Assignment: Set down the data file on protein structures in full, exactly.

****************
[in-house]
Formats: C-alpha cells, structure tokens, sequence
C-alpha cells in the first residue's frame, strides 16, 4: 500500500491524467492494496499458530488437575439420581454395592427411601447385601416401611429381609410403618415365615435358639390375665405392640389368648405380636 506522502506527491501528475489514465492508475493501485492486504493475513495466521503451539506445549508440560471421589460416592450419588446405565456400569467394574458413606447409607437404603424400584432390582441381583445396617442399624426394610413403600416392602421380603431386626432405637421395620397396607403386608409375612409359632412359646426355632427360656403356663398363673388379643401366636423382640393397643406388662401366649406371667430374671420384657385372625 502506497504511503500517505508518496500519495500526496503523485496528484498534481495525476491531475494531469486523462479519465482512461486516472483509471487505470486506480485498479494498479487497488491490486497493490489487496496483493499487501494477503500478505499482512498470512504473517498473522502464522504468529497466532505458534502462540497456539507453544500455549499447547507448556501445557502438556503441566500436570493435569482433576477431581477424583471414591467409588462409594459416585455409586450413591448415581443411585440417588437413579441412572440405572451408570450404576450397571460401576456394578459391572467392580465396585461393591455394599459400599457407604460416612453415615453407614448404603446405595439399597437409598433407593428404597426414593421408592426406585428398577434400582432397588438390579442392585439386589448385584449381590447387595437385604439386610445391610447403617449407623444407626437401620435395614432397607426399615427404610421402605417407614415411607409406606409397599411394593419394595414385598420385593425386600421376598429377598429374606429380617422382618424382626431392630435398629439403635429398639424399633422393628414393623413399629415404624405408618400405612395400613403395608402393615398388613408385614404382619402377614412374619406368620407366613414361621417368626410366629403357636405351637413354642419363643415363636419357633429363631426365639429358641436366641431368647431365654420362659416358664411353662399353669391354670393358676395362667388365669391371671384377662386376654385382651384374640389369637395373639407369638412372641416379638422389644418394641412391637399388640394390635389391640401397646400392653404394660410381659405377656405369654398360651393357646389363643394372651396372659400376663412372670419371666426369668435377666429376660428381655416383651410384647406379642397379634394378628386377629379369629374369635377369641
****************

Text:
[in-house]
Formats: C-alpha cells, structure tokens, sequence
C-alpha cells in the first residue's frame, strides 16, 4: 500500500491524467492494496499458530488437575439420581454395592427411601447385601416401611429381609410403618415365615435358639390375665405392640389368648405380636 506522502506527491501528475489514465492508475493501485492486504493475513495466521503451539506445549508440560471421589460416592450419588446405565456400569467394574458413606447409607437404603424400584432390582441381583445396617442399624426394610413403600416392602421380603431386626432405637421395620397396607403386608409375612409359632412359646426355632427360656403356663398363673388379643401366636423382640393397643406388662401366649406371667430374671420384657385372625 502506497504511503500517505508518496500519495500526496503523485496528484498534481495525476491531475494531469486523462479519465482512461486516472483509471487505470486506480485498479494498479487497488491490486497493490489487496496483493499487501494477503500478505499482512498470512504473517498473522502464522504468529497466532505458534502462540497456539507453544500455549499447547507448556501445557502438556503441566500436570493435569482433576477431581477424583471414591467409588462409594459416585455409586450413591448415581443411585440417588437413579441412572440405572451408570450404576450397571460401576456394578459391572467392580465396585461393591455394599459400599457407604460416612453415615453407614448404603446405595439399597437409598433407593428404597426414593421408592426406585428398577434400582432397588438390579442392585439386589448385584449381590447387595437385604439386610445391610447403617449407623444407626437401620435395614432397607426399615427404610421402605417407614415411607409406606409397599411394593419394595414385598420385593425386600421376598429377598429374606429380617422382618424382626431392630435398629439403635429398639424399633422393628414393623413399629415404624405408618400405612395400613403395608402393615398388613408385614404382619402377614412374619406368620407366613414361621417368626410366629403357636405351637413354642419363643415363636419357633429363631426365639429358641436366641431368647431365654420362659416358664411353662399353669391354670393358676395362667388365669391371671384377662386376654385382651384374640389369637395373639407369638412372641416379638422389644418394641412391637399388640394390635389391640401397646400392653404394660410381659405377656405369654398360651393357646389363643394372651396372659400376663412372670419371666426369668435377666429376660428381655416383651410384647406379642397379634394378628386377629379369629374369635377369641